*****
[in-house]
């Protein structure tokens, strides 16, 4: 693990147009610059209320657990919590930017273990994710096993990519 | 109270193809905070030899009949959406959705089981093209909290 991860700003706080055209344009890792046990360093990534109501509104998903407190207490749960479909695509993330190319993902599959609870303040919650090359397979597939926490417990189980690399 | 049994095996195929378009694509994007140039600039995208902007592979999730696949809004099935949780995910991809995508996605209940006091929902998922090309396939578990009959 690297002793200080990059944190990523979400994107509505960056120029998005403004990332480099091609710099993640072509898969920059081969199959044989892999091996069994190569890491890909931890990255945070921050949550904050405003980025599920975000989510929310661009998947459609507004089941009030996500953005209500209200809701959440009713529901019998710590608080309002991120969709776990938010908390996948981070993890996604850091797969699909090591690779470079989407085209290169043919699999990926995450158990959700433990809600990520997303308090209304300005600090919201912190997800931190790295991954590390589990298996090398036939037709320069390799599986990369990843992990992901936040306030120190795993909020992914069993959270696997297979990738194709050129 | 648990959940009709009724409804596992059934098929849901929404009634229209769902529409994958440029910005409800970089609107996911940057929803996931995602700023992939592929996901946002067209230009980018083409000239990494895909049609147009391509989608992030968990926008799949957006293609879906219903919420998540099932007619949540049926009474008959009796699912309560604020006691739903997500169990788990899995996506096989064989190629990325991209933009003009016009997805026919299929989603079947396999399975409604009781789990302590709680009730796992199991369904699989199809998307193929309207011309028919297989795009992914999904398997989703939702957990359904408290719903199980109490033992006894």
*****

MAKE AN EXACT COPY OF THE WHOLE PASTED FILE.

[in-house]
């Protein structure tokens, strides 16, 4: 693990147009610059209320657990919590930017273990994710096993990519 | 109270193809905070030899009949959406959705089981093209909290 991860700003706080055209344009890792046990360093990534109501509104998903407190207490749960479909695509993330190319993902599959609870303040919650090359397979597939926490417990189980690399 | 049994095996195929378009694509994007140039600039995208902007592979999730696949809004099935949780995910991809995508996605209940006091929902998922090309396939578990009959 690297002793200080990059944190990523979400994107509505960056120029998005403004990332480099091609710099993640072509898969920059081969199959044989892999091996069994190569890491890909931890990255945070921050949550904050405003980025599920975000989510929310661009998947459609507004089941009030996500953005209500209200809701959440009713529901019998710590608080309002991120969709776990938010908390996948981070993890996604850091797969699909090591690779470079989407085209290169043919699999990926995450158990959700433990809600990520997303308090209304300005600090919201912190997800931190790295991954590390589990298996090398036939037709320069390799599986990369990843992990992901936040306030120190795993909020992914069993959270696997297979990738194709050129 | 648990959940009709009724409804596992059934098929849901929404009634229209769902529409994958440029910005409800970089609107996911940057929803996931995602700023992939592929996901946002067209230009980018083409000239990494895909049609147009391509989608992030968990926008799949957006293609879906219903919420998540099932007619949540049926009474008959009796699912309560604020006691739903997500169990788990899995996506096989064989190629990325991209933009003009016009997805026919299929989603079947396999399975409604009781789990302590709680009730796992199991369904699989199809998307193929309207011309028919297989795009992914999904398997989703939702957990359904408290719903199980109490033992006894």